“I’ve seen your horse.”
She huffed. “What’s wrong with my horse?”
“Probably nothing where you come from. But most people down here don’t put glitter on hooves and bows in manes.”
“So the extra time I take grooming my horse is proof that I wouldn’t fit in here?”
“I never said that.”
“Then what are you saying?”
He sighed. “It’s just a different way of looking at things.”
“You think it’s better to not even know the name of the horse you ride?”
“I know my horses.”
“Do you? I never hear you talk about them. I can’t believe you can have all those horses and not love one.”
“No need to get attached to something that’s not staying.”
Like me? Sarah thought with a shudder. She countered with more emotion than she knew the topic called for. “What a sad way to live.”
Tony looked up at the ceiling, shifting so he could tuck an arm beneath his head. “Not sad, just practical.”
Sarah moved so that she was above him, blocking his view. “Look me in the eye and tell me you never had a horse you were attached to.”
For a moment he looked cornered, angry. His whole body tensed, but she didn’t back down, she just raised her eyebrows and waited.
“I had a mare when I was twelve. My dad had gotten her for free from someone who couldn’t handle her. He’d hoped to train her a bit and sell her for a profit, but he couldn’t stay on her long enough to teach her anything.”
Sarah laid a hand on Tony’s chest, felt the heavy thud of his heart, and knew from the tension in him that she’d stumbled on another of his scars. “But you rode her?”
He nodded. “I did. She taught me about patience and how to listen to a horse. I hit the dirt a lot that summer before we worked things out.”
“What happened to her?”
“My father sold her.” His even tone might have fooled others, but Sarah heard what he didn’t allow himself to say.
“Even though you wanted her.”
Tony looked her in the eye and said harshly, “It was the right thing to do. We needed the money, not an animal we couldn’t afford to feed.”
“Where did she end up?” Sarah asked softly.
“I don’t know. My dad left me to do chores while he took her to auction.”
Sarah’s heart broke for him, but she kept the depth of her response to herself. There was too much more she wanted to know to risk shutting the conversation down. “What was her name?”
Tony closed his eyes for a moment, then opened them and said, “Missy. She was nothing special, just a grade horse, a mixed-breed for sure.”
“But you loved her.”
He didn’t deny it.
“Do you ever take in troubled horses now?” she asked.
There was that wall again. She felt him withdraw emotionally even before he answered. “I don’t have time for other people’s problems.”
Sarah looked into his eyes, past his irritation with her questions, and saw the hurt he tried to conceal from her. He was afraid to care about a horse that wasn’t his. He didn’t want to love and lose again. She felt compelled to show him how it could be.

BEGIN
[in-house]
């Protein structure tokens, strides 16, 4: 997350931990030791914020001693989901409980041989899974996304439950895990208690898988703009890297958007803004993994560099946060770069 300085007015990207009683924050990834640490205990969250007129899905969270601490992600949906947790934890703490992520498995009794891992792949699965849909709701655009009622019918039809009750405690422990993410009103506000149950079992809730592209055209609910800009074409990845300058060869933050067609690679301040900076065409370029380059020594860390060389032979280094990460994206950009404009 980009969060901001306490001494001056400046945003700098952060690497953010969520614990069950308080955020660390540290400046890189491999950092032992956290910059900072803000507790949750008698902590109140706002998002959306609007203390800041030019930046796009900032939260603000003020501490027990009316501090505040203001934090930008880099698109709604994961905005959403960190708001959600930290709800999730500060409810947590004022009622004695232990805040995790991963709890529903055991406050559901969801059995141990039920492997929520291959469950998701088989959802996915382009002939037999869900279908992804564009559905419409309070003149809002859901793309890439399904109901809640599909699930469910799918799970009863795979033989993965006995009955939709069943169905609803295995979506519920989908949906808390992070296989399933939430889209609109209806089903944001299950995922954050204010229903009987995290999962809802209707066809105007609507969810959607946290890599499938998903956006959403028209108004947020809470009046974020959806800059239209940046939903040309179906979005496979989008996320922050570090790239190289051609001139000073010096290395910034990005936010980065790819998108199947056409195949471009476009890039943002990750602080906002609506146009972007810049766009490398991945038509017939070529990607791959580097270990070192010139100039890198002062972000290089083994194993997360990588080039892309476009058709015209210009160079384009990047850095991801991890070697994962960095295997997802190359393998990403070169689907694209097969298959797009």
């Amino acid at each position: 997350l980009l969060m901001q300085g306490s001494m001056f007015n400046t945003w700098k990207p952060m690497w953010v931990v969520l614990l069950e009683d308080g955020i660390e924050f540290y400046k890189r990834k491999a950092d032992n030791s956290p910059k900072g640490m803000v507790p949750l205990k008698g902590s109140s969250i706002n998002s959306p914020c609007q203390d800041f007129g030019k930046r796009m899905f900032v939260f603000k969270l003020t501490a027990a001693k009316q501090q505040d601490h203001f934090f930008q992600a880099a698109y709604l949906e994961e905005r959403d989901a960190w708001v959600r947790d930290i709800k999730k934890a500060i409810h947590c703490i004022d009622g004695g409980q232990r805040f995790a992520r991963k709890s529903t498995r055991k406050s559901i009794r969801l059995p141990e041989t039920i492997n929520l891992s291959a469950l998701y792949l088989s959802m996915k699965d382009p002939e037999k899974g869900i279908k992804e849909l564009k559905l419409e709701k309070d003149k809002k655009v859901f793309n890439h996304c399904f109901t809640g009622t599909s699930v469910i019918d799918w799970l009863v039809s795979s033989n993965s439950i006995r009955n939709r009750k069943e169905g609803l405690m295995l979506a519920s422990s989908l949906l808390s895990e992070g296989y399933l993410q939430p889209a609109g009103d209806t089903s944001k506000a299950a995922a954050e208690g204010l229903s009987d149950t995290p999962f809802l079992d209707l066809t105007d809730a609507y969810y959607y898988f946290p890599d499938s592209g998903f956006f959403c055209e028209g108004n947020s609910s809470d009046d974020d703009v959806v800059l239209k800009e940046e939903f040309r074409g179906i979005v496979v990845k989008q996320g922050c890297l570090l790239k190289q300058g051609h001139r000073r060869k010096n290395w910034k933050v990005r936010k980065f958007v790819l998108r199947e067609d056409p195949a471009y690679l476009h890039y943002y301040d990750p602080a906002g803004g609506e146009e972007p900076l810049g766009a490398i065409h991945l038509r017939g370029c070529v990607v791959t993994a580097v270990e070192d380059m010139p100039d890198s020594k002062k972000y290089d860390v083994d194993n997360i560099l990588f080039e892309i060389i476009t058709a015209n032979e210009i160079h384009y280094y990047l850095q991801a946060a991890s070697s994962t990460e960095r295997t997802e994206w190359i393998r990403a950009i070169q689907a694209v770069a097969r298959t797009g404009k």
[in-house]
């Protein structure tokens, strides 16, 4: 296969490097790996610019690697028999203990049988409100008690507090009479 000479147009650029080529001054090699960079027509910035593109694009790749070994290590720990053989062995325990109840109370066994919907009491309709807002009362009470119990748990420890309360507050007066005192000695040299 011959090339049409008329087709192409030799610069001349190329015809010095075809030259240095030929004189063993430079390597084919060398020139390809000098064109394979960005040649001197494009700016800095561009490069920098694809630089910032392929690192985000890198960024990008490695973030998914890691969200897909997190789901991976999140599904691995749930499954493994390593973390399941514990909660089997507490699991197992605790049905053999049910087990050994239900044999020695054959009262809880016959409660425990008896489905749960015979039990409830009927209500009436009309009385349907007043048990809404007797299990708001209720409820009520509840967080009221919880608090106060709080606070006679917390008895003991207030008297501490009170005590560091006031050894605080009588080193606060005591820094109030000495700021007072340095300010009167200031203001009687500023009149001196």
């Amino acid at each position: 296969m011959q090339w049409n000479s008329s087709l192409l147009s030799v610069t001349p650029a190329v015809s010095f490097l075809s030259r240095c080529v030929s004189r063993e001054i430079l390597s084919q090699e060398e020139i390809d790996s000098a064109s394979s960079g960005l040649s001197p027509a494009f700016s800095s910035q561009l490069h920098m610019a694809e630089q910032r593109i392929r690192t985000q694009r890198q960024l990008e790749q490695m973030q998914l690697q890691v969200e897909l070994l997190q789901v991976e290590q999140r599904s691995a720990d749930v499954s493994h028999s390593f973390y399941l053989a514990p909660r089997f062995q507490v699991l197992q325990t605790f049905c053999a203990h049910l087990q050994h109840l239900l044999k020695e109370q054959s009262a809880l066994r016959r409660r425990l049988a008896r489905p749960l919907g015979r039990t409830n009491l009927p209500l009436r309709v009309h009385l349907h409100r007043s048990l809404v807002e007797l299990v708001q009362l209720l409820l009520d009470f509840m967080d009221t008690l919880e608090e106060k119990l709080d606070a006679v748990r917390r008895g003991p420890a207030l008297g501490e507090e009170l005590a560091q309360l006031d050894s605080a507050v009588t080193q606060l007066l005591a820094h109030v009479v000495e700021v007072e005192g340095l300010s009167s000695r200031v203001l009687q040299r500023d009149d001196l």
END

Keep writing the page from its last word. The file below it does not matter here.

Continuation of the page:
She laid her head upon his chest and said, “I know you don’t think much of Scooter, but I’ve had him for seven years, and he’s part of me. There were times when he was the only part I liked. I let guilt hold me down. I let my life get smaller and smaller until it nearly suffocated me, but whenever I would take Scooter out on the trails behind the barn we would run. He’s so smooth it felt like we were flying. And for just a few minutes, I was free and anything was possible.” She peered up at him and admitted, “You make me feel the same way.”
She could have sworn that he’d looked down at her in agreement, but the moment passed and his expression turned to a scowl. “I suppose it’s a compliment that I’m on level with your horse.”
Sarah pinched him lightly. “He’s easier to get along with, though, so sometimes he ranks higher.”
In one strong move, Tony rolled over on top of Sarah. “Is that so? Well, let’s see what I can do to improve my standing a bit.”
Loving the feel of his arousal growing against her stomach, Sarah wrapped her arms around his neck eagerly and joked, “Standing, sitting, rolling around on the floor—I’ve enjoyed all of your ideas so far.”
“That’s good,” he said between hot kisses to her neck, “because I can’t get enough of you.”
Even as her body began to hum with desire for him, her mind raced at his words. Could this be it? Is Tony the man I’m meant to be with?
Is this how forever starts?
Tony moved his attention lower to brush his lips tenderly across the tips of her br**sts and Sarah buried both her hands in his hair.
If so, I’m all in.
On the sixth day, during the third hour, Sarah rolled over to face him in their bed. He smiled warmly at her and her heart filled with worry. They hadn’t talked about what would happen next. Neither had mentioned their self-imposed time limit on their paradise.
I thought I was done hiding, but is that what we’ve done all week?
Our lives haven’t changed. Everything is the same back there—in reality.
Why did I give myself six more days of him?
Five more than I needed to know there was no avoiding this heartbreak. Like a movie where you know how it ends but you can’t stop watching.
What if this is it? We go home and it’s over?
Why did I think more time together would make things better?
“It’s Tuesday,” she said sadly, waiting for the reassurance she needed.
“I know,” he replied, his jaw tight and his expression guarded for the first time since she’d practically dragged him back into his own cabin.
Worry turned to panic. No, this isn’t how it’s supposed to go. “I don’t want to go back,” she admitted hoarsely.
He didn’t say anything, but she saw the torment in his eyes before he lowered his lids to conceal it from her.
Give me something, she pleaded silently. Anything to hold onto.
I’ll go first, if that’s what it takes. “I never knew it could be like this,” she said.
“You got your research for your book, then,” he said blandly, dismissively.
Quick, hot anger filled her. Bastard. “Is that how this will end? You become an ass**le again?”